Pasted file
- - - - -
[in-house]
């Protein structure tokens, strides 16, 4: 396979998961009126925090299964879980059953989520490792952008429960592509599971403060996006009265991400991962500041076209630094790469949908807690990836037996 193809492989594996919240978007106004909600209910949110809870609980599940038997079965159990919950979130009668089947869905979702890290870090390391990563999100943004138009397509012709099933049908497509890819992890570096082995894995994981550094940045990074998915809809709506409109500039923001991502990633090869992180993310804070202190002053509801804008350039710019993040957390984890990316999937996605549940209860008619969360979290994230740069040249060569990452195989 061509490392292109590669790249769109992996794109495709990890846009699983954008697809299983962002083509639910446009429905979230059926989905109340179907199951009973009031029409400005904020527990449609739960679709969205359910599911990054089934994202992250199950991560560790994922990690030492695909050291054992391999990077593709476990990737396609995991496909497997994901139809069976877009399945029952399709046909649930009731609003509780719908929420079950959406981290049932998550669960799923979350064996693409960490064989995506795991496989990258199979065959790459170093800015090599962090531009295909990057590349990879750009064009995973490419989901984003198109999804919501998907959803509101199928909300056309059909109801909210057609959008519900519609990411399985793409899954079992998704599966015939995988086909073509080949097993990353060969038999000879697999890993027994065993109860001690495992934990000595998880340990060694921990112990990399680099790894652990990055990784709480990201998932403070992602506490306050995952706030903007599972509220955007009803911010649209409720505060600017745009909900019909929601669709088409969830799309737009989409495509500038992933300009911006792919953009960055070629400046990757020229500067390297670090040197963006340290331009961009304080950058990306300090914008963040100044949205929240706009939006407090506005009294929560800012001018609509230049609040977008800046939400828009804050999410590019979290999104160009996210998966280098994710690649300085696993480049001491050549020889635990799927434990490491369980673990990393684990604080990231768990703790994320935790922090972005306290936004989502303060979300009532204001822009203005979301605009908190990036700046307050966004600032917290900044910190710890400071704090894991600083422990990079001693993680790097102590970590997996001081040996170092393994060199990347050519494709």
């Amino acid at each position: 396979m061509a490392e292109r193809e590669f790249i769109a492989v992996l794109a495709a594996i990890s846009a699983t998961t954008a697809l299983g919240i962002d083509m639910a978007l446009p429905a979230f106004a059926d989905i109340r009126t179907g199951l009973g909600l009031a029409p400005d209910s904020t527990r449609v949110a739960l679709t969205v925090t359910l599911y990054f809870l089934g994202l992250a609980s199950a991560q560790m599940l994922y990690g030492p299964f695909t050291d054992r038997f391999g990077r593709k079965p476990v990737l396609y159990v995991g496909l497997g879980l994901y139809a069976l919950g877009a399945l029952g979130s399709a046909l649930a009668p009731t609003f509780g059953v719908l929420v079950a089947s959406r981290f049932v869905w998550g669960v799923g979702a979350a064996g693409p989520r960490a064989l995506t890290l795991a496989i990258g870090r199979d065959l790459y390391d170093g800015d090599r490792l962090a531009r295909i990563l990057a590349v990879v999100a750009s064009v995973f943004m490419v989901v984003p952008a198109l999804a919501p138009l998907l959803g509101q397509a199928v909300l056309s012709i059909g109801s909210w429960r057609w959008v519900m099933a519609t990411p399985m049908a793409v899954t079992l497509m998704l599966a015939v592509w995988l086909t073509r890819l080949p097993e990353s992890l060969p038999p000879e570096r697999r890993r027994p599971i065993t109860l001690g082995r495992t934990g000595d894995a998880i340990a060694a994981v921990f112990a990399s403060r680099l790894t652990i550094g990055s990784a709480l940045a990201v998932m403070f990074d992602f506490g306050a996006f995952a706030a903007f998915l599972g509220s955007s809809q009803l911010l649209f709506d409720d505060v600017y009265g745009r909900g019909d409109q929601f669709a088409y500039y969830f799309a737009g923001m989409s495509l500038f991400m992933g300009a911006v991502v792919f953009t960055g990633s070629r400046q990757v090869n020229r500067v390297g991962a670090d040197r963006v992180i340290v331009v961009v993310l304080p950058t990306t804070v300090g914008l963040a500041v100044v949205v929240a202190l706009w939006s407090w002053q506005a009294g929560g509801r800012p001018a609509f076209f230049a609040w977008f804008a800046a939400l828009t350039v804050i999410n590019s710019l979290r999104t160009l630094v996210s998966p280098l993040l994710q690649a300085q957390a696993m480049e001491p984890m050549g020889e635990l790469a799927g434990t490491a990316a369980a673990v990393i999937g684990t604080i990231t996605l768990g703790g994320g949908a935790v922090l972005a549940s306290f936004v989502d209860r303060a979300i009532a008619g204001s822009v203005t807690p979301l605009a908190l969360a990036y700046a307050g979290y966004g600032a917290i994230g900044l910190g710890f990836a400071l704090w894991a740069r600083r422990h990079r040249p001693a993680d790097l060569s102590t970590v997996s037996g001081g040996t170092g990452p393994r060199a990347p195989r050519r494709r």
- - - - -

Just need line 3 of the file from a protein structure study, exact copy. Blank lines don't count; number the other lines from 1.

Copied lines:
């Amino acid at each position: 396979m061509a490392e292109r193809e590669f790249i769109a492989v992996l794109a495709a594996i990890s846009a699983t998961t954008a697809l299983g919240i962002d083509m639910a978007l446009p429905a979230f106004a059926d989905i109340r009126t179907g199951l009973g909600l009031a029409p400005d209910s904020t527990r449609v949110a739960l679709t969205v925090t359910l599911y990054f809870l089934g994202l992250a609980s199950a991560q560790m599940l994922y990690g030492p299964f695909t050291d054992r038997f391999g990077r593709k079965p476990v990737l396609y159990v995991g496909l497997g879980l994901y139809a069976l919950g877009a399945l029952g979130s399709a046909l649930a009668p009731t609003f509780g059953v719908l929420v079950a089947s959406r981290f049932v869905w998550g669960v799923g979702a979350a064996g693409p989520r960490a064989l995506t890290l795991a496989i990258g870090r199979d065959l790459y390391d170093g800015d090599r490792l962090a531009r295909i990563l990057a590349v990879v999100a750009s064009v995973f943004m490419v989901v984003p952008a198109l999804a919501p138009l998907l959803g509101q397509a199928v909300l056309s012709i059909g109801s909210w429960r057609w959008v519900m099933a519609t990411p399985m049908a793409v899954t079992l497509m998704l599966a015939v592509w995988l086909t073509r890819l080949p097993e990353s992890l060969p038999p000879e570096r697999r890993r027994p599971i065993t109860l001690g082995r495992t934990g000595d894995a998880i340990a060694a994981v921990f112990a990399s403060r680099l790894t652990i550094g990055s990784a709480l940045a990201v998932m403070f990074d992602f506490g306050a996006f995952a706030a903007f998915l599972g509220s955007s809809q009803l911010l649209f709506d409720d505060v600017y009265g745009r909900g019909d409109q929601f669709a088409y500039y969830f799309a737009g923001m989409s495509l500038f991400m992933g300009a911006v991502v792919f953009t960055g990633s070629r400046q990757v090869n020229r500067v390297g991962a670090d040197r963006v992180i340290v331009v961009v993310l304080p950058t990306t804070v300090g914008l963040a500041v100044v949205v929240a202190l706009w939006s407090w002053q506005a009294g929560g509801r800012p001018a609509f076209f230049a609040w977008f804008a800046a939400l828009t350039v804050i999410n590019s710019l979290r999104t160009l630094v996210s998966p280098l993040l994710q690649a300085q957390a696993m480049e001491p984890m050549g020889e635990l790469a799927g434990t490491a990316a369980a673990v990393i999937g684990t604080i990231t996605l768990g703790g994320g949908a935790v922090l972005a549940s306290f936004v989502d209860r303060a979300i009532a008619g204001s822009v203005t807690p979301l605009a908190l969360a990036y700046a307050g979290y966004g600032a917290i994230g900044l910190g710890f990836a400071l704090w894991a740069r600083r422990h990079r040249p001693a993680d790097l060569s102590t970590v997996s037996g001081g040996t170092g990452p393994r060199a990347p195989r050519r494709r």